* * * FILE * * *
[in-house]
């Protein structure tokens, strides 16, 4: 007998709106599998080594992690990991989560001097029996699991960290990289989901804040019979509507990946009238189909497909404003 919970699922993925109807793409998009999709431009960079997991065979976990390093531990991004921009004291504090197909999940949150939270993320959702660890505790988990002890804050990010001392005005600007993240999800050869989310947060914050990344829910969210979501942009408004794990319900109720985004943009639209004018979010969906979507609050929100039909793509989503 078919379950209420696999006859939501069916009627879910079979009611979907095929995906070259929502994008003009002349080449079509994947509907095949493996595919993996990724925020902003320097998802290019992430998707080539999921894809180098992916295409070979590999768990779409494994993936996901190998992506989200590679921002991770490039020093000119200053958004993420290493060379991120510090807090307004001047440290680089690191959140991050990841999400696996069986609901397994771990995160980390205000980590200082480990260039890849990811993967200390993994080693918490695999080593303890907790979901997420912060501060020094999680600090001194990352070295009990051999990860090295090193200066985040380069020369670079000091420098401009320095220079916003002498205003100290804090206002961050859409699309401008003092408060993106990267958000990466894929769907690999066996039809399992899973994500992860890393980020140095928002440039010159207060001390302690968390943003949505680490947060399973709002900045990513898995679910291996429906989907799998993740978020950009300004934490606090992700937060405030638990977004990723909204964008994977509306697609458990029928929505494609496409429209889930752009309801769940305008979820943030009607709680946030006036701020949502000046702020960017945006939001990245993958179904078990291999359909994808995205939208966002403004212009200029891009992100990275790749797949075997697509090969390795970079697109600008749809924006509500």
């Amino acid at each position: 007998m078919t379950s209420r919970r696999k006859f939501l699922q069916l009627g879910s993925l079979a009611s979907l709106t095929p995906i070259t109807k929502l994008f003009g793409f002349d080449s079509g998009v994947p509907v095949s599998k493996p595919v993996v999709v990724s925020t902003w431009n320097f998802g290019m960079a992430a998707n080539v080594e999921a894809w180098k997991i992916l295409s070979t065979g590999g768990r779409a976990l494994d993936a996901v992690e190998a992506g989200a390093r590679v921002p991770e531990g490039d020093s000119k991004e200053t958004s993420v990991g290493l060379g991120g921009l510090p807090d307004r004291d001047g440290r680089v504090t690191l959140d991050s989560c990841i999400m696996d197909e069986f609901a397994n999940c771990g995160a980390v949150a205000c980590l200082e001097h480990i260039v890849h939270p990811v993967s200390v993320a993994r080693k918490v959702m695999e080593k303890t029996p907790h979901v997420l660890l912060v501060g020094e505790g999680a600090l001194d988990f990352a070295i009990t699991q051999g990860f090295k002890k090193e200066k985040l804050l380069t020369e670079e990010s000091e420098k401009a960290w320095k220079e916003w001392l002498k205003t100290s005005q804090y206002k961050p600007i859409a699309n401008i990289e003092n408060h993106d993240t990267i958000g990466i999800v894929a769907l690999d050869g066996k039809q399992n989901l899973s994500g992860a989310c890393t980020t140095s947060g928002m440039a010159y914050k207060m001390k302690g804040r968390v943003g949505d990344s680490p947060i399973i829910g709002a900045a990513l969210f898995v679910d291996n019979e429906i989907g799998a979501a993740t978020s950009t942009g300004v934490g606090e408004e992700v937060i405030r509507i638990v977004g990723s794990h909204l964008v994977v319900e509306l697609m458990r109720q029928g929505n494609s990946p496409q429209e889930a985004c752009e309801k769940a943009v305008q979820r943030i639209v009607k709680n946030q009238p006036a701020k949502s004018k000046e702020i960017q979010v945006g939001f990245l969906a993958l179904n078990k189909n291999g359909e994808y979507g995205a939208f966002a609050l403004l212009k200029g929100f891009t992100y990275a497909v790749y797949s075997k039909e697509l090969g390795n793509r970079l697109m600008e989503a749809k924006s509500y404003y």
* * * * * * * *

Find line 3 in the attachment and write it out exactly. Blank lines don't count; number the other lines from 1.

């Amino acid at each position: 007998m078919t379950s209420r919970r696999k006859f939501l699922q069916l009627g879910s993925l079979a009611s979907l709106t095929p995906i070259t109807k929502l994008f003009g793409f002349d080449s079509g998009v994947p509907v095949s599998k493996p595919v993996v999709v990724s925020t902003w431009n320097f998802g290019m960079a992430a998707n080539v080594e999921a894809w180098k997991i992916l295409s070979t065979g590999g768990r779409a976990l494994d993936a996901v992690e190998a992506g989200a390093r590679v921002p991770e531990g490039d020093s000119k991004e200053t958004s993420v990991g290493l060379g991120g921009l510090p807090d307004r004291d001047g440290r680089v504090t690191l959140d991050s989560c990841i999400m696996d197909e069986f609901a397994n999940c771990g995160a980390v949150a205000c980590l200082e001097h480990i260039v890849h939270p990811v993967s200390v993320a993994r080693k918490v959702m695999e080593k303890t029996p907790h979901v997420l660890l912060v501060g020094e505790g999680a600090l001194d988990f990352a070295i009990t699991q051999g990860f090295k002890k090193e200066k985040l804050l380069t020369e670079e990010s000091e420098k401009a960290w320095k220079e916003w001392l002498k205003t100290s005005q804090y206002k961050p600007i859409a699309n401008i990289e003092n408060h993106d993240t990267i958000g990466i999800v894929a769907l690999d050869g066996k039809q399992n989901l899973s994500g992860a989310c890393t980020t140095s947060g928002m440039a010159y914050k207060m001390k302690g804040r968390v943003g949505d990344s680490p947060i399973i829910g709002a900045a990513l969210f898995v679910d291996n019979e429906i989907g799998a979501a993740t978020s950009t942009g300004v934490g606090e408004e992700v937060i405030r509507i638990v977004g990723s794990h909204l964008v994977v319900e509306l697609m458990r109720q029928g929505n494609s990946p496409q429209e889930a985004c752009e309801k769940a943009v305008q979820r943030i639209v009607k709680n946030q009238p006036a701020k949502s004018k000046e702020i960017q979010v945006g939001f990245l969906a993958l179904n078990k189909n291999g359909e994808y979507g995205a939208f966002a609050l403004l212009k200029g929100f891009t992100y990275a497909v790749y797949s075997k039909e697509l090969g390795n793509r970079l697109m600008e989503a749809k924006s509500y404003y």